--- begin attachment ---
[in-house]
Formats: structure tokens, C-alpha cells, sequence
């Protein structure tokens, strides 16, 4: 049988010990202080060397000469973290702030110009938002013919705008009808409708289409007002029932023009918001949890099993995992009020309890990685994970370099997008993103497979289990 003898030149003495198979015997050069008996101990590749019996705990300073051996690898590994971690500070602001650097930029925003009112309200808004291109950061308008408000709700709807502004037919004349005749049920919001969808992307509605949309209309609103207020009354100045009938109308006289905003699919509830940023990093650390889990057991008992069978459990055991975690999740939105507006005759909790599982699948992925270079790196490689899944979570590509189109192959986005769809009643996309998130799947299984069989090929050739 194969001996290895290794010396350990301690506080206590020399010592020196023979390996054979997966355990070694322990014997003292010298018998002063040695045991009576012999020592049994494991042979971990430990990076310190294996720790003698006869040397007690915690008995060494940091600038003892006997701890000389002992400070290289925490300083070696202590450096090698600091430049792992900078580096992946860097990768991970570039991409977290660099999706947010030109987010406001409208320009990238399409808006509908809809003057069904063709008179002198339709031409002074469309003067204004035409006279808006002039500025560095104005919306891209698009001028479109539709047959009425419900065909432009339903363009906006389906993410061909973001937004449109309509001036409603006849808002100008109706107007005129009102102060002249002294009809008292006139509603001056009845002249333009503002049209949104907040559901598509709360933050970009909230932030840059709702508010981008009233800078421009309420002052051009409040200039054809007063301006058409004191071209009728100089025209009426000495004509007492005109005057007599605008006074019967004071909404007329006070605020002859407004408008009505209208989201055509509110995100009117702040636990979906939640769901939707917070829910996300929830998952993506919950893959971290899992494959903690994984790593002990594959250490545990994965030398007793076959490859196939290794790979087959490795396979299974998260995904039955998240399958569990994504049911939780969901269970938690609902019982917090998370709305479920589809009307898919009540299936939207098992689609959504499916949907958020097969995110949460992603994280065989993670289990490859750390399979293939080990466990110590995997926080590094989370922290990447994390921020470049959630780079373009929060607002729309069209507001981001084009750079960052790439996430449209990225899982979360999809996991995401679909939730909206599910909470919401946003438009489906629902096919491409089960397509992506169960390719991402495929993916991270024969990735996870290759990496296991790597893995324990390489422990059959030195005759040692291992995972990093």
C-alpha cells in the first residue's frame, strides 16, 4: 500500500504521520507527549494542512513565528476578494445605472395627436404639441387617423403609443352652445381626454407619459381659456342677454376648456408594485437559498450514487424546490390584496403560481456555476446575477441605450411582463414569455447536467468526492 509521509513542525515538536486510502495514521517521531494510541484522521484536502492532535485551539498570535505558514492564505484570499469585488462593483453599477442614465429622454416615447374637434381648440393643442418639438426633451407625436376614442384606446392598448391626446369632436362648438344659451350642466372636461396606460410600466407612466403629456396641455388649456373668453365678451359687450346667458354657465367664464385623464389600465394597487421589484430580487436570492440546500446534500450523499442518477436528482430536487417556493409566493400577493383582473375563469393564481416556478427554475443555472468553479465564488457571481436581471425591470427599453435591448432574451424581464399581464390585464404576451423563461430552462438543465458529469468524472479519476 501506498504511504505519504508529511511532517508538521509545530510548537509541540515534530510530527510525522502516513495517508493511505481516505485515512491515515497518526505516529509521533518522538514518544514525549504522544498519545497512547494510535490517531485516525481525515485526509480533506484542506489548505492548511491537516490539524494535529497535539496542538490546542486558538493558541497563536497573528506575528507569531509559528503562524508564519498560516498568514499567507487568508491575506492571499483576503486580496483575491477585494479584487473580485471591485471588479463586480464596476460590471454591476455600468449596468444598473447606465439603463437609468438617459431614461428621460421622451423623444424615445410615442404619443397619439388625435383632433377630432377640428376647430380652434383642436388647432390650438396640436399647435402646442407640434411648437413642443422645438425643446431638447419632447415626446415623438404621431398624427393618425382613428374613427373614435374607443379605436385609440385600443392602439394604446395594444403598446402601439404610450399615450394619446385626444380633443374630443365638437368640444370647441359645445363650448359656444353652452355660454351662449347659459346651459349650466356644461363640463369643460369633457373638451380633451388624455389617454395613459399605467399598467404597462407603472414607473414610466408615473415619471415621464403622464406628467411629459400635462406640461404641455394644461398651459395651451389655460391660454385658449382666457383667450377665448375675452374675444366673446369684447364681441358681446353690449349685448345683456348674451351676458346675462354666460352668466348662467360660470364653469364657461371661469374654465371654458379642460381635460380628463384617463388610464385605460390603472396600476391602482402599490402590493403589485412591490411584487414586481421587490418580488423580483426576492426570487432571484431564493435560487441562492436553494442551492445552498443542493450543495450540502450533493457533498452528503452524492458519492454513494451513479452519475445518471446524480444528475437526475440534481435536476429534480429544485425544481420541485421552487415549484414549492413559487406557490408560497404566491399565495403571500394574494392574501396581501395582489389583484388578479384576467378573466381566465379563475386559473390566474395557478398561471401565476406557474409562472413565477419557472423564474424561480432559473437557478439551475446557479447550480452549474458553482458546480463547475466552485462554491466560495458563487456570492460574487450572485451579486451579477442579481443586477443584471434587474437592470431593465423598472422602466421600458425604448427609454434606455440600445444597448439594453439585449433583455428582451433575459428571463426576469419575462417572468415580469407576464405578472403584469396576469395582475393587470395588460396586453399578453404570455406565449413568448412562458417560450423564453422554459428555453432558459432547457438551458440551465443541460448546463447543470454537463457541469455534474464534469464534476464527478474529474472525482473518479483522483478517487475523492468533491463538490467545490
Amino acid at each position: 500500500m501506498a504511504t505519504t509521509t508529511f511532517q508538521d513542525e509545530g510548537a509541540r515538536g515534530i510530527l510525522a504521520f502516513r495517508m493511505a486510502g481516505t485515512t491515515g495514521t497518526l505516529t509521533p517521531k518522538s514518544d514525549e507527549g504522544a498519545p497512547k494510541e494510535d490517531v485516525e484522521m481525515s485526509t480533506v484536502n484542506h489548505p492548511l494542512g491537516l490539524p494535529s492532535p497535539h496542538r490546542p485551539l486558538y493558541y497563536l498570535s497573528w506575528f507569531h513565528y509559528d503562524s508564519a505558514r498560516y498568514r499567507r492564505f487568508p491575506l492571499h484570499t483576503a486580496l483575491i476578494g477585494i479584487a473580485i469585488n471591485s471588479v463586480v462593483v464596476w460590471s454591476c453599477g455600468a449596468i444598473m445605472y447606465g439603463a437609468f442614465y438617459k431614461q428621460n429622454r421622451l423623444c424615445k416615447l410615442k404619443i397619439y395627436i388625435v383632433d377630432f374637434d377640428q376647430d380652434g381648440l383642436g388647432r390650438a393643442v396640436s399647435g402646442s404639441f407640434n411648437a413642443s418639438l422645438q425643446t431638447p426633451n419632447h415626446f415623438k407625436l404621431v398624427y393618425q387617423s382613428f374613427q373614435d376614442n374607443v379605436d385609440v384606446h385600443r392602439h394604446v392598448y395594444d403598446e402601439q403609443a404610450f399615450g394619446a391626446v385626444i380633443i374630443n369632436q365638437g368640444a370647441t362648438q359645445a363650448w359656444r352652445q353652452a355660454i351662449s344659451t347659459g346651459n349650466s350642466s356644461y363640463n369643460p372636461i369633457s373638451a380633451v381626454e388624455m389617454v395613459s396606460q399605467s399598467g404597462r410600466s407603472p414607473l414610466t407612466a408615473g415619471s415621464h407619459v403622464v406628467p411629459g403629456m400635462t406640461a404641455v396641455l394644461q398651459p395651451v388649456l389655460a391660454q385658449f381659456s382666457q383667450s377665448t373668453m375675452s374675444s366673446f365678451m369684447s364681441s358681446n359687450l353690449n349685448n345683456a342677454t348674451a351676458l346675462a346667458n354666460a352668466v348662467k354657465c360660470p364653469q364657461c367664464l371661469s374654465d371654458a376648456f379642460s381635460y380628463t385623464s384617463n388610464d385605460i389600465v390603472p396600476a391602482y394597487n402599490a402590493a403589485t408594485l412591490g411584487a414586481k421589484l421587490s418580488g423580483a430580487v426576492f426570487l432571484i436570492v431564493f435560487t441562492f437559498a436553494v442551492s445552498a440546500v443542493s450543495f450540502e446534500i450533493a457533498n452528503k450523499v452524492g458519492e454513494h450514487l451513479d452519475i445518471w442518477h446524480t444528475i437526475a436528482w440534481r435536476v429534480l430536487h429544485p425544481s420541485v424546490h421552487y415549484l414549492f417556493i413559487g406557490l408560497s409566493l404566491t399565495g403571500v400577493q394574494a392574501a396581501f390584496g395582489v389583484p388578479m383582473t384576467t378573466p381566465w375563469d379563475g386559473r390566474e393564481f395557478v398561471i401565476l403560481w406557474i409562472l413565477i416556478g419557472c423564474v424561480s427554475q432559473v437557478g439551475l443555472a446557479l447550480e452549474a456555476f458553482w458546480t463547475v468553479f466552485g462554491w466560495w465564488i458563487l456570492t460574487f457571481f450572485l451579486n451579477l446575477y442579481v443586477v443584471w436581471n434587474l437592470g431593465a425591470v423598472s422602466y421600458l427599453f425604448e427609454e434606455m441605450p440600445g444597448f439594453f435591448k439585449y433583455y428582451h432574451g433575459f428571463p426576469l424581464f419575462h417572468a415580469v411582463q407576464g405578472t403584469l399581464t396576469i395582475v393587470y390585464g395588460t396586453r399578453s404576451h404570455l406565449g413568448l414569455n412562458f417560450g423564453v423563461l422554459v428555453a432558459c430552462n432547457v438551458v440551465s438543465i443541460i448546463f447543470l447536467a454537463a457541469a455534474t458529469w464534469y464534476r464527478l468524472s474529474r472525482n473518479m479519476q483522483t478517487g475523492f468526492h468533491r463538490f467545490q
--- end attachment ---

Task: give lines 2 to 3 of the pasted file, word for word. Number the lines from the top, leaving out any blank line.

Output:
Formats: structure tokens, C-alpha cells, sequence
């Protein structure tokens, strides 16, 4: 049988010990202080060397000469973290702030110009938002013919705008009808409708289409007002029932023009918001949890099993995992009020309890990685994970370099997008993103497979289990 003898030149003495198979015997050069008996101990590749019996705990300073051996690898590994971690500070602001650097930029925003009112309200808004291109950061308008408000709700709807502004037919004349005749049920919001969808992307509605949309209309609103207020009354100045009938109308006289905003699919509830940023990093650390889990057991008992069978459990055991975690999740939105507006005759909790599982699948992925270079790196490689899944979570590509189109192959986005769809009643996309998130799947299984069989090929050739 194969001996290895290794010396350990301690506080206590020399010592020196023979390996054979997966355990070694322990014997003292010298018998002063040695045991009576012999020592049994494991042979971990430990990076310190294996720790003698006869040397007690915690008995060494940091600038003892006997701890000389002992400070290289925490300083070696202590450096090698600091430049792992900078580096992946860097990768991970570039991409977290660099999706947010030109987010406001409208320009990238399409808006509908809809003057069904063709008179002198339709031409002074469309003067204004035409006279808006002039500025560095104005919306891209698009001028479109539709047959009425419900065909432009339903363009906006389906993410061909973001937004449109309509001036409603006849808002100008109706107007005129009102102060002249002294009809008292006139509603001056009845002249333009503002049209949104907040559901598509709360933050970009909230932030840059709702508010981008009233800078421009309420002052051009409040200039054809007063301006058409004191071209009728100089025209009426000495004509007492005109005057007599605008006074019967004071909404007329006070605020002859407004408008009505209208989201055509509110995100009117702040636990979906939640769901939707917070829910996300929830998952993506919950893959971290899992494959903690994984790593002990594959250490545990994965030398007793076959490859196939290794790979087959490795396979299974998260995904039955998240399958569990994504049911939780969901269970938690609902019982917090998370709305479920589809009307898919009540299936939207098992689609959504499916949907958020097969995110949460992603994280065989993670289990490859750390399979293939080990466990110590995997926080590094989370922290990447994390921020470049959630780079373009929060607002729309069209507001981001084009750079960052790439996430449209990225899982979360999809996991995401679909939730909206599910909470919401946003438009489906629902096919491409089960397509992506169960390719991402495929993916991270024969990735996870290759990496296991790597893995324990390489422990059959030195005759040692291992995972990093």